Jennifer Franks is principal at Segovia Retail Group, and has more than 20 years of experience in commercial real estate leasing and development. Her specialty is tenant representation throughout Texas, Arkansas, Louisiana, and Oklahoma. Her clients include IKEA, Ulta Cosmetics, Bath and Body Works, and rue21.
Mike Geisler is founding principal and managing partner at Venture Commercial Real Estate, which he co-founded in 2000 with longtime business colleague and friend, Kenneth Reimer. Geisler has spent more than 30 years as a real estate broker and 20 years leasing specialty and lifestyle centers.
Frank Mihalopoulos is the owner of Corinth Properties and has more than 37 years of experience in real estate investments and development of commercial retail and office properties. He has developments throughout the country, and is a graduate of Southern Methodist University.
3 2 / D A L L A S - F O R T W O R T H R E A L E S TAT E R E V I E W
[among] the very few in the United States that big being built. The mall business is contracting very, very fast. Even in Dallas, we’ve lost half the malls — either they’re closed, or they’re in foreclosure. The good operating malls ... we were at 26, and now we’re down to 13. In the non-mall projects, primarily community centers and power centers, we’re actively leasing. 25 are under construction around the state now, and probably another eight where there are very active anchor leases being made for new centers. That part of the business is just excellent; however, you’ve got to be at the right location. And the numbers have to prove out. That sector of the business is the best place to be in today. I don’t know if you need to lose any sleep over that type of retail being in harm’s way of e-commerce. It competes very well. FRANK: There’s a lot of repurposing of malls. For example, the Midtown project, which is the former Valley View Mall, is being repurposed into a mixed-use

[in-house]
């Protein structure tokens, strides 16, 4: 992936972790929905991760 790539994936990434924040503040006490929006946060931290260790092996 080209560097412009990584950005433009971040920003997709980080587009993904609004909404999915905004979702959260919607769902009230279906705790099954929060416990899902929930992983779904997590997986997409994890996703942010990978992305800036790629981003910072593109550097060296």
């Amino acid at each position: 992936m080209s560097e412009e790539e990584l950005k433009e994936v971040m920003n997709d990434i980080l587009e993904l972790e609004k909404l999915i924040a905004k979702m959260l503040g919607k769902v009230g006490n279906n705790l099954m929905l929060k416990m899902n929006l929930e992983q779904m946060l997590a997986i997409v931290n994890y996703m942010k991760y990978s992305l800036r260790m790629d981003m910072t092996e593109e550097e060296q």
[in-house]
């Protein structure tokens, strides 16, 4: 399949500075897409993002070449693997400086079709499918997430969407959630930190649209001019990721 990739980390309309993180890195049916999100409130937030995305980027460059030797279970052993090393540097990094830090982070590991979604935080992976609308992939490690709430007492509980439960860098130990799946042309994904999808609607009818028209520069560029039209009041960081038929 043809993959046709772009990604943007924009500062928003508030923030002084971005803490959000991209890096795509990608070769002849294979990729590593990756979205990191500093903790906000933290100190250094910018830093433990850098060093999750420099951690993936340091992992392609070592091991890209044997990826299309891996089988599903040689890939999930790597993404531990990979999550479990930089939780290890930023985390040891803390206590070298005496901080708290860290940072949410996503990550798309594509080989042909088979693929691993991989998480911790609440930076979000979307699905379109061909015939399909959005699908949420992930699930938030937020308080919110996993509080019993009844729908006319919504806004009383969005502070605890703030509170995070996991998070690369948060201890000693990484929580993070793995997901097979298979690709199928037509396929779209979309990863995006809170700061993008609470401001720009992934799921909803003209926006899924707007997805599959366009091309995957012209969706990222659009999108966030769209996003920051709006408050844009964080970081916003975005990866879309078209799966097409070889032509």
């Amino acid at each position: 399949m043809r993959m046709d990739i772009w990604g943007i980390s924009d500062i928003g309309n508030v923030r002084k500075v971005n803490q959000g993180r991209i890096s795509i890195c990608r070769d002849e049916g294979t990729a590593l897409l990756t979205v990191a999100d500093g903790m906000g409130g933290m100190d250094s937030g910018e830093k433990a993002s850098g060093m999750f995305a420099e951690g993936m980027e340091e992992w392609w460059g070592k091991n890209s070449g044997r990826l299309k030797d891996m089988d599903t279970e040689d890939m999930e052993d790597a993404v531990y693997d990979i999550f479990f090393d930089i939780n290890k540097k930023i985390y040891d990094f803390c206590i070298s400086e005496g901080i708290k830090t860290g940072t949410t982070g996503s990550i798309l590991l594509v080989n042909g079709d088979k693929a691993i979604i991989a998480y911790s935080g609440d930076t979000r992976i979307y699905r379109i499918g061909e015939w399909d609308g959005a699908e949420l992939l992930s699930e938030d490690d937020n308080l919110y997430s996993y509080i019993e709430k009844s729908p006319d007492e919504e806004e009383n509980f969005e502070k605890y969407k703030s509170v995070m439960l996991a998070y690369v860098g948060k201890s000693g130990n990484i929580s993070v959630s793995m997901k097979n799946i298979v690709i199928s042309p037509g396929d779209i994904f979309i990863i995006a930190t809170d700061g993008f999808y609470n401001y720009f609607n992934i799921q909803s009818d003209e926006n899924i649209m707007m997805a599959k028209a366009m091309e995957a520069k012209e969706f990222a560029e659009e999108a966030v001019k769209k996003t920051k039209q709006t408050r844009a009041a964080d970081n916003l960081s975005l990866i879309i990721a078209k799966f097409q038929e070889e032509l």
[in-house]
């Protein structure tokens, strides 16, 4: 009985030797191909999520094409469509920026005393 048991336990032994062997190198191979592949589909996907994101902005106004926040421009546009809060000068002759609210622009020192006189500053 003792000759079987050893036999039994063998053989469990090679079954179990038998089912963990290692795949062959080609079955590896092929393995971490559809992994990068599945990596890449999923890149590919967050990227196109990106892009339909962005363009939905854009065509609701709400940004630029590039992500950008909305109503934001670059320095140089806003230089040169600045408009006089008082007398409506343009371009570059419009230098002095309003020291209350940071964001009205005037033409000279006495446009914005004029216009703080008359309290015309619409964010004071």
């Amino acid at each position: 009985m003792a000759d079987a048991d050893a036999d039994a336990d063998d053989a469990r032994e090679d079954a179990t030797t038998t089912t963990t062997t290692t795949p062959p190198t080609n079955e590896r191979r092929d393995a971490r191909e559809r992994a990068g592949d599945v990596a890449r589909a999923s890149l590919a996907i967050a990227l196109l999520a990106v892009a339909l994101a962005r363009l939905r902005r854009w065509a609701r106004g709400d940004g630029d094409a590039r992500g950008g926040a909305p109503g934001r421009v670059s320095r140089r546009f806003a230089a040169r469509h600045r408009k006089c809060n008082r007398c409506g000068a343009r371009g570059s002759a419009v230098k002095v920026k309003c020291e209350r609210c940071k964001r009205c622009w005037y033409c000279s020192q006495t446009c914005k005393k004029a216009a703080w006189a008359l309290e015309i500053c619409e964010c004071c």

development. It’s owned by three separate entities, and they’re planning a high densification for office, some retail, and a wellness component. Ridgmar Mall in Fort Worth is bringing in a big aquarium and an indoor go-cart track. It’s [for] entertainment and the “active lifestyle” that they’re repurposing some of these malls. The Starwood Mall in Plano at Willowbend has taken the former Lord and Taylor space and turned it into about six restaurants. They’re working on a theater deal, as well as a hotel. ... We will see a lot more of that as these boxes continue to shut down.
PHOTOS: CHASE MARDIS
Tom Salanty is managing director at JLL in Dallas, having joined the firm in 2016. He has more than three decades of experience in the commercial real estate sector, particularly in the sales of shopping centers.
Alan Shor is a co-founder of The Retail Connection LP, and serves as its president and co-chairman of the board. He is involved in TRC’s strategic direction, and he oversees the day-to-day operations of the company. Shor leads TRC’s investment and merchant banking business.
Herb Weitzman is executive chairman of the Weitzman Group, which he founded in 1990. It is a full-service real estate brokerage firm with the largest retail real estate brokerage force in Texas and one of the largest regional commercial estate firms in the nation. It ranks among the top 50 shopping center management firms in the country.
D A L L A S - F O R T W O R T H R E A L E S TAT E R E V I E W / 3 3
R ROUNDTABLE You hear some gloom and doom in the news about the future of malls, in not only this area but around the country. What do you think about the future of malls?
3 4 / D A L L A S - F O R T W O R T H R E A L E S TAT E R E V I E W
PHOTO: MICHAEL SAMPLES